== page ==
This summer we spent considerable time and resources ensuring that a high quality, all ages bike facility championed by residents was not removed. That was only possible because you—our supporters—were galvanized and took action.
Next Tuesday marks an important next step in ensuring the success of our action. The Department of Transportation will present the revised design to the community at the Canton Community Association meeting. We are asking you to turn out. And most importantly, be vocal during the meeting of your support of the project.
As part of our settlement with the city, we have been instructed to not to share the design in advance of the meeting. The public—including our members—still needs a chance to be involved in the process. What we can say is the new design has taken into consideration the concerns raised by some folks who live in the neighborhood, received the approval from the Fire Department, and has the support of the Mayor’s office and DOT.
During this process, we were discouraged but not surprised by the divisive rhetoric put forward by those who wished to see the lane removed. It’s challenging moving Baltimore forward on issues regarding safety and transportation. When change happens, those opposed resort to a type of fortress mentality, a belief that only they should have input into changes in their community. What this ignores is the many people who are their neighbors that have been supportive of the project since the beginning. They paint Bikemore as some special interest group (their exact words)—as if improving the safety of all road users, and increasing opportunities of mobility is somehow nefarious and does not in fact have well-documented benefits on the community as a whole. Even throughout the legal process we had to constantly remind those on the other side of the table that this argument was not residents versus people who bike—but that the people who bike are in fact also residents who happen to have an opposing point of view. Yes, we organized and formed an advocacy group to champion that point of view—because as evident by how behind we are at achieving progress in multimodal planning—our interests were not well represented.
Opposition will also state that Bikemore engaged in some secret meetings to try and get the new design put forward. What they leave out is that the plaintiffs in the case were not Bikemore, but our members—members who live in Canton and Highlandtown and rely on the Potomac lane frequently. The secrecy? That’s part of the legal process, one Canton residents were a part of. Our settlement was negotiated under the terms that we would allow the City to engage in a public process moving forward. This was a design put forth by DOT. It did not meet all of our demands, but preserved key pieces that allowed us confidence that the City had taken our concerns into consideration. Anything else is conjecture and hyperbole. It’s about power and nothing more.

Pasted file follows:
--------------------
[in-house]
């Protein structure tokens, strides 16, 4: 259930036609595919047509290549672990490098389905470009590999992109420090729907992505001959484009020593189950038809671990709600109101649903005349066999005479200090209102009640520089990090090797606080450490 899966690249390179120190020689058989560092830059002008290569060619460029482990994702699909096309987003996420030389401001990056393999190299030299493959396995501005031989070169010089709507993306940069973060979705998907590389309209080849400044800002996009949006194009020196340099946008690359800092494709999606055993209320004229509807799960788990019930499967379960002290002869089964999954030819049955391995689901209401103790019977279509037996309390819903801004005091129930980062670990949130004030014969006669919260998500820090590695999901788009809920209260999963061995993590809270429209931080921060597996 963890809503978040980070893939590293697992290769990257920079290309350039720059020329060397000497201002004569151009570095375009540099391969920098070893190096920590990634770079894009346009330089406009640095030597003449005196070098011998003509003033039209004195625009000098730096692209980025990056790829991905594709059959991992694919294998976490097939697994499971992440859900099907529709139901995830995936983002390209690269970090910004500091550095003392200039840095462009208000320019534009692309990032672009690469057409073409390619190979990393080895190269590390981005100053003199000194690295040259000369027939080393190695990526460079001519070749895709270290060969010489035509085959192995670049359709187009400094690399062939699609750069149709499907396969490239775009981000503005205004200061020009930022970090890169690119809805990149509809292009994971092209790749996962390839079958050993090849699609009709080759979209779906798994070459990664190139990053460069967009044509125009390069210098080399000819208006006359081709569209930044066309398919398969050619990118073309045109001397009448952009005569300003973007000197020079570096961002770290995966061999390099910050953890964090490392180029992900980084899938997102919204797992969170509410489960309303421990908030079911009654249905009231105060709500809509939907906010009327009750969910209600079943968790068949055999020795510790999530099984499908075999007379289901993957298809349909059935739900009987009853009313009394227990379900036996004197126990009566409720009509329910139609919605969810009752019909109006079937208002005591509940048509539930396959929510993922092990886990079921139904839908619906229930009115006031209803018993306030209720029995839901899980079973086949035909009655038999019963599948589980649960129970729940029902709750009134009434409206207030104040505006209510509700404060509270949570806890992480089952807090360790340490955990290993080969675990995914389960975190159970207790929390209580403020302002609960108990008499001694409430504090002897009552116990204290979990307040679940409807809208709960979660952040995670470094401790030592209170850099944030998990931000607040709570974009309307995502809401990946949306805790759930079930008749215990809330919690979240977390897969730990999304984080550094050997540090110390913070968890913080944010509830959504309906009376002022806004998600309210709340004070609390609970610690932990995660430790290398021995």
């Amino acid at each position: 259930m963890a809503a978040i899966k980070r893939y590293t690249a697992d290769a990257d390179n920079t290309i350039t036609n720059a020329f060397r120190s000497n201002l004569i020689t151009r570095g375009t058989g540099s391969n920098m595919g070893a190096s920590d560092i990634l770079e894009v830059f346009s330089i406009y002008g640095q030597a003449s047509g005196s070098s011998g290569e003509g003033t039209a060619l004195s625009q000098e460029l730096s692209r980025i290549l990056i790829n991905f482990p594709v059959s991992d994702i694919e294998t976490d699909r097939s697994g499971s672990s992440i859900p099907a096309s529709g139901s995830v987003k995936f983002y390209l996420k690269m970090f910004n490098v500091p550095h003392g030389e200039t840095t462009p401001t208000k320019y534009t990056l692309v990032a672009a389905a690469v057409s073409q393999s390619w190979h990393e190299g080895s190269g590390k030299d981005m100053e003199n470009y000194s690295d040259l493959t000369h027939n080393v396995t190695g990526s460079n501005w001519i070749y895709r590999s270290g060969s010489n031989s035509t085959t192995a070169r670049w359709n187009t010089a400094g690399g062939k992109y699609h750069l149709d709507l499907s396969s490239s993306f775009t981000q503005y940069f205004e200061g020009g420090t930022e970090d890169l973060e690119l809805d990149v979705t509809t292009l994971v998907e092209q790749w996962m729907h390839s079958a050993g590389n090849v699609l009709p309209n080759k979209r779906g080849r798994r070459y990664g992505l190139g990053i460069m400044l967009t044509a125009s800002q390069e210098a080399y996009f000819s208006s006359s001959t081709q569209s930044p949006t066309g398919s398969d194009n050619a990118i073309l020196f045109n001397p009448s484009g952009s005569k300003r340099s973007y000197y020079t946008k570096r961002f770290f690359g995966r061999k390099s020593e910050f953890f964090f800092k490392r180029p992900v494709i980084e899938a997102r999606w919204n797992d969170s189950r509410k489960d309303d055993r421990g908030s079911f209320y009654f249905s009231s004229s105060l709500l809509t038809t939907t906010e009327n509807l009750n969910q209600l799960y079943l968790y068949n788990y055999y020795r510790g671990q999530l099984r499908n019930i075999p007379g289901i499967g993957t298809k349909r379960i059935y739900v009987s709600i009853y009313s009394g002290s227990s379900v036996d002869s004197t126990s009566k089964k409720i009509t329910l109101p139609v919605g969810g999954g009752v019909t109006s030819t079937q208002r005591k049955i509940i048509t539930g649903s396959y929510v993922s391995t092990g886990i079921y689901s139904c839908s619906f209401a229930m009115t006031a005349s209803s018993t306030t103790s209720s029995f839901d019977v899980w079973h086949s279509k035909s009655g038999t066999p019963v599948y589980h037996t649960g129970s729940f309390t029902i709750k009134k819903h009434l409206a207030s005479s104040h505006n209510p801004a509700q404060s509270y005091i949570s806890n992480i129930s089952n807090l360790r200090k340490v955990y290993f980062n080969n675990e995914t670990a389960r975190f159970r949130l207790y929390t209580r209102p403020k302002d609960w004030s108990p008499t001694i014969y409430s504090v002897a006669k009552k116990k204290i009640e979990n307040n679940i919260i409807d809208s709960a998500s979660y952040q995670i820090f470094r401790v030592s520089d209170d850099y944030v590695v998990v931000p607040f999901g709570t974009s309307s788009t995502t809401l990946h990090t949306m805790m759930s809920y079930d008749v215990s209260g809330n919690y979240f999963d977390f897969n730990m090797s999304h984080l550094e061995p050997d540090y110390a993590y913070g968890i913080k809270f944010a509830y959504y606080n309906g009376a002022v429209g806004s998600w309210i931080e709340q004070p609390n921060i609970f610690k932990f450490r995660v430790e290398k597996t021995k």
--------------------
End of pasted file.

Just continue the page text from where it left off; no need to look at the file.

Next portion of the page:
Next Tuesday it is critical that those who bike and rely on safe infrastructure to do so turn out and demonstrate a commitment to safe streets. We are especially encouraging our members who live in Canton to be represented. We will be following up with many of you individually. That’s how important it is you show up.
When you show up, we ask you to speak. Community meetings are tough. Opposition intentionally organizes to make it vitriolic so that it intimidates reasonable people from attending and expressing their views. But we can’t sit idly by and allow our needs to be shouted down. When the time comes to have input, we need you to raise your hand. Get in line to speak. You don’t need to have an eloquent speech prepared. Simply saying, “I’m a Baltimore resident and I support protected infrastructure on Potomac” is enough.
To rally supporters we will be out in front at 6:30, handing out stickers to demonstrate your support. We love our city. We want it to work for everyone—no matter how you choose to get around. We believe this design does just that. It’s time we demonstrate strongly that we want choice when it comes to how we get around. Simply planning and designing streets only for cars is something that does not work for the future of Baltimore. And neighbors creating a fortress mentality that believe they represent the whole of a neighborhood, or that those that live in the city and may use that street don’t have a say on what happens on the public right of way is wrong, and the least neighborly way to behave.
We can’t begin to express how grateful we are to your action thus far. The donations, the emails, and the phone calls have been what has kept us going. The time is now to demonstrate that we are residents and we believe in a future that provides safe options for all road users.
Show up. Speak up. Your city leaders need to hear from you.